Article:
Monday, July 6, 2009

Don't They Get It?

Fourth of July weekend came and went with no flying, although I must admit that there are other ways to have fun. Shocked? First there was some fishing, but we also had two nice bike rides in the Sun Valley area. You might recall that the Wright Brothers made bicycles. It's a long way from a bicycle to a Gulfstream 550...

There were a couple of big Gulfstreams sitting on the ramp at Hailey (KSUN). And some Piaggios, Citation Ultras, Hawkers, King Air 300s, and even an old 20-series Lear. Checking Flight Aware showed a lot of jets headed to the Bay Area, San Diego, and the like. And those are only the ones whose owners haven't blocked their tail number to make them impossible to track. The picture is a drive-by, but you get the idea.

Blocking is pretty common for big corporations. Blocking prevents prying eyes (but not all of them) from knowing the company's travel plans. They say this is for security, but you have probably come to recognize the ones that frequent your airport; it's easy to pair the tail number ending in AW to the big Amalgamated Widget plant nearby. Pressed, they say it's to keep the competition from divining corporate secrets. But it's easy enough for a competitor with a scanner to hear an airplane "...cleared to the San Jose airport via..." (they might even be able to listen to ATC online), so again the corporate secrets aren't very secret.

I mentioned a blocked tail number in this post. The airplane involved (I was coy then, and will be coy again) was a corporate aircraft, but it was taking a bunch of couples with golf clubs to Someplace Really Nice and Far Away. And that's what these people don't get.

That was in September, long before car company executives were unfairly chastised for using their corporate jets to go to DC to testify before Congress. Even if they were incompetent, it is clearly a tremendous waste of corporate resources to put someone whose time is valued (at least by someone) at $1000/hr into a car for a 12 hour drive. Back in September, before the backlash, we all understood this. But after the Detroit to DCA debacle, the utility of small turbine airplanes in general and corporate aviation in particular has been forgotten.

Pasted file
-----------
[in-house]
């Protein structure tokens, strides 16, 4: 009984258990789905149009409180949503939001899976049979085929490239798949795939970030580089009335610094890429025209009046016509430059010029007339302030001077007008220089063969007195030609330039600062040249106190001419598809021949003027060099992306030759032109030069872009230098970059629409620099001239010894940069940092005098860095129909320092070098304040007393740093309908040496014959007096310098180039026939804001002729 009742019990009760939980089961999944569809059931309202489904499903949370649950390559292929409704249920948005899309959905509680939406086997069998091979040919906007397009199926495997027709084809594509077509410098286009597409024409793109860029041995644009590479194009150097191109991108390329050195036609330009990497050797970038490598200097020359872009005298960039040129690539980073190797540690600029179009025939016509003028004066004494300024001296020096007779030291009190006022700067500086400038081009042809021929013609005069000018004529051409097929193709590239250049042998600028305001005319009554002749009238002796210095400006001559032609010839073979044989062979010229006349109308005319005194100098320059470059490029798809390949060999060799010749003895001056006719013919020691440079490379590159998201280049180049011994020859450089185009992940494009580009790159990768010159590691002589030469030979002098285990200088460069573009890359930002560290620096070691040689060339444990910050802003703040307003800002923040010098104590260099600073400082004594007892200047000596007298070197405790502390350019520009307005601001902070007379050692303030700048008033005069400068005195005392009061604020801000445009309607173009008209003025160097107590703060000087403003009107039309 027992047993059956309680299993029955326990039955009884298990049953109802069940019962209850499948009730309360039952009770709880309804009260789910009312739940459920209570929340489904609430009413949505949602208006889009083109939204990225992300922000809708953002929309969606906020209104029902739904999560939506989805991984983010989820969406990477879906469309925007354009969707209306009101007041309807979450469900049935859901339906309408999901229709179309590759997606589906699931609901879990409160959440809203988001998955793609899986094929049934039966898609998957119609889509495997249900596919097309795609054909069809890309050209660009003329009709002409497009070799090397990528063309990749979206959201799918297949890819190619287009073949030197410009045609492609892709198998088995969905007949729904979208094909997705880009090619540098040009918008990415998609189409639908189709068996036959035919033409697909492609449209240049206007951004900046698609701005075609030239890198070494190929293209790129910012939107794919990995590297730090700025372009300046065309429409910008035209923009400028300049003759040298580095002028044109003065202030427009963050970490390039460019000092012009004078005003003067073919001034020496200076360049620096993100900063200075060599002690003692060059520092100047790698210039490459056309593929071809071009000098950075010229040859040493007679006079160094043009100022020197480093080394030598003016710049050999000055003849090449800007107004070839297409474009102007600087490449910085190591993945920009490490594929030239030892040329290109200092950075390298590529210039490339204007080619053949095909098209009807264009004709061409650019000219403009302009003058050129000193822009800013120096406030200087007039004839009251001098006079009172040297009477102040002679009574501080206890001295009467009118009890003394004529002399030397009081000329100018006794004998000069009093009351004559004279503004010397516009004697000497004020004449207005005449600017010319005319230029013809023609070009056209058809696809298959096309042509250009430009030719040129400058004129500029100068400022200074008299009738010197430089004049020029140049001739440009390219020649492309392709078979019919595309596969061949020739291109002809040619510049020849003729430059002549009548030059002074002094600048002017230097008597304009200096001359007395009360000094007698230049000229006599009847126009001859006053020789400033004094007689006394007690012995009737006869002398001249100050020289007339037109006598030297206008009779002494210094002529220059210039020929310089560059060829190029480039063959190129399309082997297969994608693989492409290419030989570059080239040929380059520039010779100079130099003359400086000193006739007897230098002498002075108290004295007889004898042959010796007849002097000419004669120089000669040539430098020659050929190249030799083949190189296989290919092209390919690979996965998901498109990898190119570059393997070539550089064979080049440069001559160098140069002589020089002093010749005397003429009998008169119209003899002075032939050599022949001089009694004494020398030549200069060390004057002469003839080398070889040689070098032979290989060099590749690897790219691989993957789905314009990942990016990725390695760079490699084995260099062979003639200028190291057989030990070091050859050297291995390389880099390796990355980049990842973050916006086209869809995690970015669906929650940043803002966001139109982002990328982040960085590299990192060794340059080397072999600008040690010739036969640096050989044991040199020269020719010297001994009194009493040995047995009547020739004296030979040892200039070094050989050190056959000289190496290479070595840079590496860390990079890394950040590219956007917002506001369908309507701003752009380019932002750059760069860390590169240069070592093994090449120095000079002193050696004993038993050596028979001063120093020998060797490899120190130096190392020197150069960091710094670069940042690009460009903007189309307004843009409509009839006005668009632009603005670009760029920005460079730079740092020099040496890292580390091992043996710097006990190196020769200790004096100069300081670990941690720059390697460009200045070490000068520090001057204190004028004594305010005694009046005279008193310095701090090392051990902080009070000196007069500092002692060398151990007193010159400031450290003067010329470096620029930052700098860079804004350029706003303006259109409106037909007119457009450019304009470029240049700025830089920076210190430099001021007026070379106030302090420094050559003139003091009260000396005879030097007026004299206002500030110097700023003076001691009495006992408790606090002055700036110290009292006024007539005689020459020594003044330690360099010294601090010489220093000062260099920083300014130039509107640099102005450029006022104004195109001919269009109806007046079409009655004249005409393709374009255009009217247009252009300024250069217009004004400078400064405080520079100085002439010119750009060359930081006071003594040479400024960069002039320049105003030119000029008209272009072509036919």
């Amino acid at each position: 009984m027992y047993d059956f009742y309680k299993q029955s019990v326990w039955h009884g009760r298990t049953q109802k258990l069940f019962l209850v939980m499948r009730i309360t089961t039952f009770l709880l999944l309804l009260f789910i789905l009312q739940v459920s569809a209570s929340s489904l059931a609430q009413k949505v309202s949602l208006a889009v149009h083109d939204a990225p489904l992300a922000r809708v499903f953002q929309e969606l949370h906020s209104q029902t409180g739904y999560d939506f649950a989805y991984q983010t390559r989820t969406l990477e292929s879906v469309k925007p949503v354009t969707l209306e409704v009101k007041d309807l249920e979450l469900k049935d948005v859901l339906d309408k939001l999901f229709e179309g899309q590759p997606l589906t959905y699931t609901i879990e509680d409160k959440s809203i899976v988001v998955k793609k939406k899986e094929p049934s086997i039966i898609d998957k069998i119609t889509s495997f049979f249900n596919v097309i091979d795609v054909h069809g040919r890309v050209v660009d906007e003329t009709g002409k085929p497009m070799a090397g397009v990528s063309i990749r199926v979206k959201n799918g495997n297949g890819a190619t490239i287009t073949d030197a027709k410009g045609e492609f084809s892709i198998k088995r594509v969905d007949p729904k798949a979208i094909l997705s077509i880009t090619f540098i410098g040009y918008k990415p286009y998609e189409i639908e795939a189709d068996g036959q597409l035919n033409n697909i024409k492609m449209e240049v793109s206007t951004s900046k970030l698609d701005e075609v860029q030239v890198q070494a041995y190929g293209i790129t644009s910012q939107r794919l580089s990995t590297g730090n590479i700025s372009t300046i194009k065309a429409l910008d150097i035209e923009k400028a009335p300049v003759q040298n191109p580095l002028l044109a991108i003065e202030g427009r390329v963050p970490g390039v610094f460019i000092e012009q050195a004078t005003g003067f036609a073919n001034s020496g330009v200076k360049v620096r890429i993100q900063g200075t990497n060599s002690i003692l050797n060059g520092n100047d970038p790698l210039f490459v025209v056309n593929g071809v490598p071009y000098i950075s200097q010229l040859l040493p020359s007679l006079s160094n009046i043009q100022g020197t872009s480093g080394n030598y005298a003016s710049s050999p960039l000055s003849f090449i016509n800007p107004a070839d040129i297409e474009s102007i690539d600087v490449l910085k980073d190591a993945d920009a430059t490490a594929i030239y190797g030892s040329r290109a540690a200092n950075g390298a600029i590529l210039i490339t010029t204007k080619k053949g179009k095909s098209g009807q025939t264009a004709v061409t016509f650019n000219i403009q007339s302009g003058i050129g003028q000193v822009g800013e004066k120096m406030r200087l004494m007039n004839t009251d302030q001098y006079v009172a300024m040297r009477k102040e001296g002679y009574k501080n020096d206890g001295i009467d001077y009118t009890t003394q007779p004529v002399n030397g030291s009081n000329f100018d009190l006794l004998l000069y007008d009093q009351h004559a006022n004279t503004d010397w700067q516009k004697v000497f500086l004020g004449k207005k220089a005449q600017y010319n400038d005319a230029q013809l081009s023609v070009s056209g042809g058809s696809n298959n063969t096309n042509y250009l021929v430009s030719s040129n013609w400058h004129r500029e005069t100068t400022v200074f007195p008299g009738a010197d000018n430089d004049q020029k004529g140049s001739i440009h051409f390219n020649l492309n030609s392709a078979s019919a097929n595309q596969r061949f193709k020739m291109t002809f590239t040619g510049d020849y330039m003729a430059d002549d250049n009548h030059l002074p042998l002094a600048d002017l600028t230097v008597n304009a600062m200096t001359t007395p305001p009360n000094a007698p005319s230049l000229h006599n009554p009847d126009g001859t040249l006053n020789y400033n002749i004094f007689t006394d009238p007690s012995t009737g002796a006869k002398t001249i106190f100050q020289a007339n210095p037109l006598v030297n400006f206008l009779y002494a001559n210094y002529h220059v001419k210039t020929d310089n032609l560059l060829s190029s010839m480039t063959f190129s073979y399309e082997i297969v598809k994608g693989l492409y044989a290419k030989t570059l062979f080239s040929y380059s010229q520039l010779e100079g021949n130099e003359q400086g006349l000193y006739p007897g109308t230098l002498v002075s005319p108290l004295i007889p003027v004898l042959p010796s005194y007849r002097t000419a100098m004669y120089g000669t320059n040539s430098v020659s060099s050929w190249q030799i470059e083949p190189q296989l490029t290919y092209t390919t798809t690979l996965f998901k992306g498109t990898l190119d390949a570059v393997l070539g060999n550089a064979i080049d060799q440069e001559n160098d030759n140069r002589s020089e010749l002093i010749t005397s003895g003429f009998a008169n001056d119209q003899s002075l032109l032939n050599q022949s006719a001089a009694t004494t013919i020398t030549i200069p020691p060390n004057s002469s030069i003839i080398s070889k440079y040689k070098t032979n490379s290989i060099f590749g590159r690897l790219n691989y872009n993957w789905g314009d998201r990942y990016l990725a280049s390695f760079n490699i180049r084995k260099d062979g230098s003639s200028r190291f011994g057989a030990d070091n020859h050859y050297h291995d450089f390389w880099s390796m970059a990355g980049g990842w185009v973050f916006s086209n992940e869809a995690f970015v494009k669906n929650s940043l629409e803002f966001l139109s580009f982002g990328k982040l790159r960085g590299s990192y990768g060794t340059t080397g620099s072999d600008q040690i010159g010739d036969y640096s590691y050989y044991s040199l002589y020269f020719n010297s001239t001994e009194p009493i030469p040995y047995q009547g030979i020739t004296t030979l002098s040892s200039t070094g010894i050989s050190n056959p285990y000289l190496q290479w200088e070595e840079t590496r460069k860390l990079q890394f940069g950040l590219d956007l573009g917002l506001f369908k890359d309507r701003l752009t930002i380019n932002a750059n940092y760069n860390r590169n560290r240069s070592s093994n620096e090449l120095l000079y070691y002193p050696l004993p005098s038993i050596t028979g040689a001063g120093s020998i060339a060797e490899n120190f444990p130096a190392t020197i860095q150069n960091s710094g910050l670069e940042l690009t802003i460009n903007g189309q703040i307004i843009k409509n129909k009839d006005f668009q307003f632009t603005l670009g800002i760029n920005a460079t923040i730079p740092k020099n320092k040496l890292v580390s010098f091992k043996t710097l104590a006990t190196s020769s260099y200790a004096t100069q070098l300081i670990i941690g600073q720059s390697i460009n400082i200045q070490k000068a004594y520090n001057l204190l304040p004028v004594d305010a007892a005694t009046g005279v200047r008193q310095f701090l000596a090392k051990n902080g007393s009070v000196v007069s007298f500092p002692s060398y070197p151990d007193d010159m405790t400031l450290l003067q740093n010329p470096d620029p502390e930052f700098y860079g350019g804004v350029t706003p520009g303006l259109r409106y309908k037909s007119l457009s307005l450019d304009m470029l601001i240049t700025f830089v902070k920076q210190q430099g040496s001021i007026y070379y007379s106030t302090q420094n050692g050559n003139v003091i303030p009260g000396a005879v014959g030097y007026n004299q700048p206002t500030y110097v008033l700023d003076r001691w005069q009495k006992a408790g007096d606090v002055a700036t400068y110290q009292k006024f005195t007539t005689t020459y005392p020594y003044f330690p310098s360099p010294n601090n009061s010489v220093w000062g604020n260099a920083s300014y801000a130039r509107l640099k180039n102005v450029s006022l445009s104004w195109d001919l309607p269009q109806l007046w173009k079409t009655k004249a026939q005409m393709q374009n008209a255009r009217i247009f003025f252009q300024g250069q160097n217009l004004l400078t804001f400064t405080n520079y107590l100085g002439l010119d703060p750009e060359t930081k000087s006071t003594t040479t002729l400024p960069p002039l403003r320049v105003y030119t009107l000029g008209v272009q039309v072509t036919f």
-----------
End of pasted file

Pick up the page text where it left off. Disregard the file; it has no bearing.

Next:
The utility is obvious to me, but I know that many of my turboprop flights made the world a better place. I took patients to hospitals that were better equipped, I flew body parts from the scene of the motorcycle wreck to the waiting transplant recipient. I flew high cover, providing life-saving radio relays to wildland firefighters battling tough terrain. I flew teams of engineers to bid on contracts; they spread their plans out on the tables and strategized, in private and with their shoes on.

And I flew wealthy grandmothers to visit their families far away. A good use of wealth, in my humble opinion.

And now the business and turbine communities are fighting back, with campaigns like No Plane No Gain. There are lots of editorials in the magazines that are only read by corporate aviation managers, too, describing how frugal companies like Wal-Mart use corporate jets to improve the efficiency of their operations. And everything they say is true!

So what's the problem? Look at the Sun Valley ramp on the Fourth of July, or at the departures from Aspen last Sunday. Try to park at Telluride on a ski weekend. You can't: those incredibly useful corporate jets (not Wal-Mart's) are clogging the ramp, taking people on vacation. And as long as those incredibly useful airplanes fill the best vacation spots in the country, the public will never forgive.

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